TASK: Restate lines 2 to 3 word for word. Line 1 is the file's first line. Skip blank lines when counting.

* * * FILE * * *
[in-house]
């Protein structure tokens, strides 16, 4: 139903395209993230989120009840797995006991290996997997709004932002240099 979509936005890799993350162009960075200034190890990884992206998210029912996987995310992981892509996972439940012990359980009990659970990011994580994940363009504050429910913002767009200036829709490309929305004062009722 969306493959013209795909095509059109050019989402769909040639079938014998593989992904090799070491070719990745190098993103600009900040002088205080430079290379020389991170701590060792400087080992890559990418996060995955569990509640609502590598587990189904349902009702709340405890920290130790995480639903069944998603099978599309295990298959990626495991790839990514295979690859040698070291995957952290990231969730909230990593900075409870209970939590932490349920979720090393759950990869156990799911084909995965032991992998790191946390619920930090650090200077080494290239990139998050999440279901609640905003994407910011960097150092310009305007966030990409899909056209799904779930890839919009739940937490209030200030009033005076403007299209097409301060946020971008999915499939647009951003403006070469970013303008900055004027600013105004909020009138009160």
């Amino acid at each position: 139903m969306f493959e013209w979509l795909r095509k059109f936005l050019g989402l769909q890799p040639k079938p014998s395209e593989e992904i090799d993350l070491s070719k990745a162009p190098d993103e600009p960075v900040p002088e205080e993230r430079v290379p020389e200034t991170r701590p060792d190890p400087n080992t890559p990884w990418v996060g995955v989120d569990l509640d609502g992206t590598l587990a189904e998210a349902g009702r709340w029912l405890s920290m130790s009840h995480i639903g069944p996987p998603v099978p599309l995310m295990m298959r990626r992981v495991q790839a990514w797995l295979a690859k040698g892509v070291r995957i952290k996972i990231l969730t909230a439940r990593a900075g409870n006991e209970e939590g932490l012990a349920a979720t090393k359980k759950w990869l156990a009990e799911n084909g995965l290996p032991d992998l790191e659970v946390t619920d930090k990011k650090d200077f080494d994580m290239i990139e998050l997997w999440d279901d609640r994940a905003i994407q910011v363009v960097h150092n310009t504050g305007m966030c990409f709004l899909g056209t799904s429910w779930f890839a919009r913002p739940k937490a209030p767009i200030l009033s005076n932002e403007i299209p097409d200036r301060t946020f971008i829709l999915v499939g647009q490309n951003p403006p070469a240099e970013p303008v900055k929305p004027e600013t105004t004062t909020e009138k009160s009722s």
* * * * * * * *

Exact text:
């Protein structure tokens, strides 16, 4: 139903395209993230989120009840797995006991290996997997709004932002240099 979509936005890799993350162009960075200034190890990884992206998210029912996987995310992981892509996972439940012990359980009990659970990011994580994940363009504050429910913002767009200036829709490309929305004062009722 969306493959013209795909095509059109050019989402769909040639079938014998593989992904090799070491070719990745190098993103600009900040002088205080430079290379020389991170701590060792400087080992890559990418996060995955569990509640609502590598587990189904349902009702709340405890920290130790995480639903069944998603099978599309295990298959990626495991790839990514295979690859040698070291995957952290990231969730909230990593900075409870209970939590932490349920979720090393759950990869156990799911084909995965032991992998790191946390619920930090650090200077080494290239990139998050999440279901609640905003994407910011960097150092310009305007966030990409899909056209799904779930890839919009739940937490209030200030009033005076403007299209097409301060946020971008999915499939647009951003403006070469970013303008900055004027600013105004909020009138009160």
């Amino acid at each position: 139903m969306f493959e013209w979509l795909r095509k059109f936005l050019g989402l769909q890799p040639k079938p014998s395209e593989e992904i090799d993350l070491s070719k990745a162009p190098d993103e600009p960075v900040p002088e205080e993230r430079v290379p020389e200034t991170r701590p060792d190890p400087n080992t890559p990884w990418v996060g995955v989120d569990l509640d609502g992206t590598l587990a189904e998210a349902g009702r709340w029912l405890s920290m130790s009840h995480i639903g069944p996987p998603v099978p599309l995310m295990m298959r990626r992981v495991q790839a990514w797995l295979a690859k040698g892509v070291r995957i952290k996972i990231l969730t909230a439940r990593a900075g409870n006991e209970e939590g932490l012990a349920a979720t090393k359980k759950w990869l156990a009990e799911n084909g995965l290996p032991d992998l790191e659970v946390t619920d930090k990011k650090d200077f080494d994580m290239i990139e998050l997997w999440d279901d609640r994940a905003i994407q910011v363009v960097h150092n310009t504050g305007m966030c990409f709004l899909g056209t799904s429910w779930f890839a919009r913002p739940k937490a209030p767009i200030l009033s005076n932002e403007i299209p097409d200036r301060t946020f971008i829709l999915v499939g647009q490309n951003p403006p070469a240099e970013p303008v900055k929305p004027e600013t105004t004062t909020e009138k009160s009722s």